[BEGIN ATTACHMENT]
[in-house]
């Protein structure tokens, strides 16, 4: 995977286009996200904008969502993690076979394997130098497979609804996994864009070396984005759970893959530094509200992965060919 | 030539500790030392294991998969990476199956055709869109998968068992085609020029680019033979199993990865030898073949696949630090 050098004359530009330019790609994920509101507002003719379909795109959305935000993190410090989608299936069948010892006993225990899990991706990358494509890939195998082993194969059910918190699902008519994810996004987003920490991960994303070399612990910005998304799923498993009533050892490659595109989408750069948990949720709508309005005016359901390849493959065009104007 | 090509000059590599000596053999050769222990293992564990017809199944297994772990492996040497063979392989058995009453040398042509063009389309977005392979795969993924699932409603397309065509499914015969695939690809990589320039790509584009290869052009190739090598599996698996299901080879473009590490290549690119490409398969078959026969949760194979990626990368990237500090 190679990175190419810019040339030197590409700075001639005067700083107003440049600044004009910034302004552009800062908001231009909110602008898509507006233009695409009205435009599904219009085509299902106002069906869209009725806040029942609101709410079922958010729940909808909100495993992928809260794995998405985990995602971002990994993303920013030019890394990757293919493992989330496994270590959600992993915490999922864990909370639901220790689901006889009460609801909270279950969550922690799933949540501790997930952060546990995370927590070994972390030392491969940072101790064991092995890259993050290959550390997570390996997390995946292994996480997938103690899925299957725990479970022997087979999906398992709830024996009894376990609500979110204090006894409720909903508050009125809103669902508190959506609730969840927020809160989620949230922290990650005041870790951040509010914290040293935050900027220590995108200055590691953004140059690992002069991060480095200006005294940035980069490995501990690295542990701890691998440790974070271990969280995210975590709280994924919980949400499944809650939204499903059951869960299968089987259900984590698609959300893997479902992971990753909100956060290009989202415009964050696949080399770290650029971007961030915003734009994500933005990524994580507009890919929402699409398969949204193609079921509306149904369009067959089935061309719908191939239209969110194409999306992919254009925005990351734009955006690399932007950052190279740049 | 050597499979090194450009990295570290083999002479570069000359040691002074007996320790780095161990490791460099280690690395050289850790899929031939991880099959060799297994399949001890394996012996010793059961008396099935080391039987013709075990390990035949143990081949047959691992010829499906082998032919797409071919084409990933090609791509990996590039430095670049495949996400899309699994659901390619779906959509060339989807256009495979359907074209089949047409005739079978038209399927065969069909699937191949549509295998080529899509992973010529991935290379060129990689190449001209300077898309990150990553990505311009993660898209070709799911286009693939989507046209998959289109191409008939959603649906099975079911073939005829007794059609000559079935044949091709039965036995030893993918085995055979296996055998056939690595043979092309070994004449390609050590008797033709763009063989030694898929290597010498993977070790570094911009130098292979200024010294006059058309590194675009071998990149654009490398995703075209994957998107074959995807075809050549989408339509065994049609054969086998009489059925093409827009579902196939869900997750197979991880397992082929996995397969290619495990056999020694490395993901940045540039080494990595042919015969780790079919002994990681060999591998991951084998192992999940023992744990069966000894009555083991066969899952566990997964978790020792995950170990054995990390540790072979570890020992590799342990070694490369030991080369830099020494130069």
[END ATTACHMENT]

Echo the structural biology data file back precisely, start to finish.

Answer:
[in-house]
């Protein structure tokens, strides 16, 4: 995977286009996200904008969502993690076979394997130098497979609804996994864009070396984005759970893959530094509200992965060919 | 030539500790030392294991998969990476199956055709869109998968068992085609020029680019033979199993990865030898073949696949630090 050098004359530009330019790609994920509101507002003719379909795109959305935000993190410090989608299936069948010892006993225990899990991706990358494509890939195998082993194969059910918190699902008519994810996004987003920490991960994303070399612990910005998304799923498993009533050892490659595109989408750069948990949720709508309005005016359901390849493959065009104007 | 090509000059590599000596053999050769222990293992564990017809199944297994772990492996040497063979392989058995009453040398042509063009389309977005392979795969993924699932409603397309065509499914015969695939690809990589320039790509584009290869052009190739090598599996698996299901080879473009590490290549690119490409398969078959026969949760194979990626990368990237500090 190679990175190419810019040339030197590409700075001639005067700083107003440049600044004009910034302004552009800062908001231009909110602008898509507006233009695409009205435009599904219009085509299902106002069906869209009725806040029942609101709410079922958010729940909808909100495993992928809260794995998405985990995602971002990994993303920013030019890394990757293919493992989330496994270590959600992993915490999922864990909370639901220790689901006889009460609801909270279950969550922690799933949540501790997930952060546990995370927590070994972390030392491969940072101790064991092995890259993050290959550390997570390996997390995946292994996480997938103690899925299957725990479970022997087979999906398992709830024996009894376990609500979110204090006894409720909903508050009125809103669902508190959506609730969840927020809160989620949230922290990650005041870790951040509010914290040293935050900027220590995108200055590691953004140059690992002069991060480095200006005294940035980069490995501990690295542990701890691998440790974070271990969280995210975590709280994924919980949400499944809650939204499903059951869960299968089987259900984590698609959300893997479902992971990753909100956060290009989202415009964050696949080399770290650029971007961030915003734009994500933005990524994580507009890919929402699409398969949204193609079921509306149904369009067959089935061309719908191939239209969110194409999306992919254009925005990351734009955006690399932007950052190279740049 | 050597499979090194450009990295570290083999002479570069000359040691002074007996320790780095161990490791460099280690690395050289850790899929031939991880099959060799297994399949001890394996012996010793059961008396099935080391039987013709075990390990035949143990081949047959691992010829499906082998032919797409071919084409990933090609791509990996590039430095670049495949996400899309699994659901390619779906959509060339989807256009495979359907074209089949047409005739079978038209399927065969069909699937191949549509295998080529899509992973010529991935290379060129990689190449001209300077898309990150990553990505311009993660898209070709799911286009693939989507046209998959289109191409008939959603649906099975079911073939005829007794059609000559079935044949091709039965036995030893993918085995055979296996055998056939690595043979092309070994004449390609050590008797033709763009063989030694898929290597010498993977070790570094911009130098292979200024010294006059058309590194675009071998990149654009490398995703075209994957998107074959995807075809050549989408339509065994049609054969086998009489059925093409827009579902196939869900997750197979991880397992082929996995397969290619495990056999020694490395993901940045540039080494990595042919015969780790079919002994990681060999591998991951084998192992999940023992744990069966000894009555083991066969899952566990997964978790020792995950170990054995990390540790072979570890020992590799342990070694490369030991080369830099020494130069």